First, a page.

Google has just given the world the best reason to use Firefox yet: a 'Browser Sync' extension that synchronises your bookmarks, cookies, passwords, history and even open tabs/windows across multiple PCs.
Google has just given the world the best reason to use Firefox yet: a "Browser Sync" extension that synchronises your bookmarks, cookies, passwords, history and even open tabs/windows across multiple PCs.
As long as you have a Google Account (usually your Gmail sign-in ID), you can now have all the important settings from Firefox saved at Google and synced across multiple PCs, such as your work PC and home PC.
But it's also a godsend if you like testing different operating systems. The plug-in is completely cross platform - it'll work on any OS that Firefox works on - so you won't have that "empty PC" feeling for long after installing a new Linux distro, or trying the new Vista beta.
Of course, uploading your cookies to an external location is a big security risk: if anyone got a copy of your cookies they could act as if they were you online, without having to enter a username and password. (And even if they did, they'd also have your stored passwords anyway since Google synchronises them as well).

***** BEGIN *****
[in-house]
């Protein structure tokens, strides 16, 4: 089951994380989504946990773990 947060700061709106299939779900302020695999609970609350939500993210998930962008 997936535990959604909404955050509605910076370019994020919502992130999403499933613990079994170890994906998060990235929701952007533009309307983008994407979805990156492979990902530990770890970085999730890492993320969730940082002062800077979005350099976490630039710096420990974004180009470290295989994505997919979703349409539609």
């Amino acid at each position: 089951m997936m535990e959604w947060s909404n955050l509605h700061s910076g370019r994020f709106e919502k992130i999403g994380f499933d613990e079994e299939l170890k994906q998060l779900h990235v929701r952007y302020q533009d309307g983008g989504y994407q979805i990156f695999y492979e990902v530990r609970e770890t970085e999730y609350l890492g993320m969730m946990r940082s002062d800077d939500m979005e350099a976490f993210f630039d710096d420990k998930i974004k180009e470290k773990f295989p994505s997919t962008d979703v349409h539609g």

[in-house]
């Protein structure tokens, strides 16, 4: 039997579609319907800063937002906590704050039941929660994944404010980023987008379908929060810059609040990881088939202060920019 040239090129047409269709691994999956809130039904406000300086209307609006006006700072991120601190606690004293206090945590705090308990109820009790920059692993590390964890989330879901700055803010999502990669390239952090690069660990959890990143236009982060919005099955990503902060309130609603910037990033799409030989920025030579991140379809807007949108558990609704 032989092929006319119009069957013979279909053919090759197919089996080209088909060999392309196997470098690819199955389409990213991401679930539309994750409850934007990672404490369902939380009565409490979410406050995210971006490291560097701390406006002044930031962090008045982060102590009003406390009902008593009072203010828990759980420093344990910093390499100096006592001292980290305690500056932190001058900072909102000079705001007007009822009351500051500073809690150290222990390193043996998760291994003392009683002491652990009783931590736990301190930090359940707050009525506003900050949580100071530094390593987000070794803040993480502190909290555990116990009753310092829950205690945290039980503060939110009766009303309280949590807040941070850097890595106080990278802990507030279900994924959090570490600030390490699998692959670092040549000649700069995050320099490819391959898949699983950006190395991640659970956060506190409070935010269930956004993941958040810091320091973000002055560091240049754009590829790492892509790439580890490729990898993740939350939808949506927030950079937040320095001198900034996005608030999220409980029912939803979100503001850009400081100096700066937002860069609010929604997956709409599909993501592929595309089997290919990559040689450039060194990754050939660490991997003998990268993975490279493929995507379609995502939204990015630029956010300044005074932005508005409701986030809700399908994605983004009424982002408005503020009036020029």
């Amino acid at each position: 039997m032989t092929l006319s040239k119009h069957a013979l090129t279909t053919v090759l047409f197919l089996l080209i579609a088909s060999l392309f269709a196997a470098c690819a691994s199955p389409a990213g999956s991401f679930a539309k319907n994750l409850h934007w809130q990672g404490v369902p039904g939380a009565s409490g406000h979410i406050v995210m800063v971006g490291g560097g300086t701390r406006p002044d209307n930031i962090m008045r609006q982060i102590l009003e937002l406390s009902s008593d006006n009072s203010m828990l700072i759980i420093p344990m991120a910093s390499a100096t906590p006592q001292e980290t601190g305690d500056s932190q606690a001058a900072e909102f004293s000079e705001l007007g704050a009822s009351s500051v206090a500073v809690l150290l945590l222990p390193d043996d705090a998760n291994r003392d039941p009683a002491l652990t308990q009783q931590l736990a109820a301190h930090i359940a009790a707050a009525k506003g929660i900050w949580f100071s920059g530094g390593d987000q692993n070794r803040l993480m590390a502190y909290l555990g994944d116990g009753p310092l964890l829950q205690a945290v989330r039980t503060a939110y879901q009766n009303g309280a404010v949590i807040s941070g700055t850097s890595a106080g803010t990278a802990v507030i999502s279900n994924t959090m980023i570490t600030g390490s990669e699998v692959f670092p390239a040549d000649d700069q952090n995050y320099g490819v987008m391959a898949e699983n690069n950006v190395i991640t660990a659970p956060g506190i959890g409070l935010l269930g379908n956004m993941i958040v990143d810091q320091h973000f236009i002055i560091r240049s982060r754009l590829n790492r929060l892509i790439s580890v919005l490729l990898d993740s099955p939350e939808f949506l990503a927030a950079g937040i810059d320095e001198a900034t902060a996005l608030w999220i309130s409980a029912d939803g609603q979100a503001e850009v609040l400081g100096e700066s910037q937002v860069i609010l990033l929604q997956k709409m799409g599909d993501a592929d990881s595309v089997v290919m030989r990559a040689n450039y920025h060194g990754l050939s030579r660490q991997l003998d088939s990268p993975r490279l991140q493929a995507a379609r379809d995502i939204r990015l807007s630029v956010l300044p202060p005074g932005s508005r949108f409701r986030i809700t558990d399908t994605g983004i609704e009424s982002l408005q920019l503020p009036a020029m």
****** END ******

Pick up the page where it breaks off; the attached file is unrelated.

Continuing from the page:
Google has dealt with this problem by requiring you to add an encryption password when you first install the extension. The data is then encrypted before being sent to Google's servers.
The concept of browser synchronisation has been around for a while but no-one has really got it right. Apple sells a limited form of it (Safari bookmarks only) as part of its .Mac service.
There have been a few Firefox extensions floating around too: Bookmarks Synchronizer (a valiant effort that never seemed to work right and was abandoned in 2004) and the excellent Foxmarks extension (worked very well for bookmarks only).
Google's extension is the first solution that synchronises virtually all your personal browser settings free-of-charge across PCs.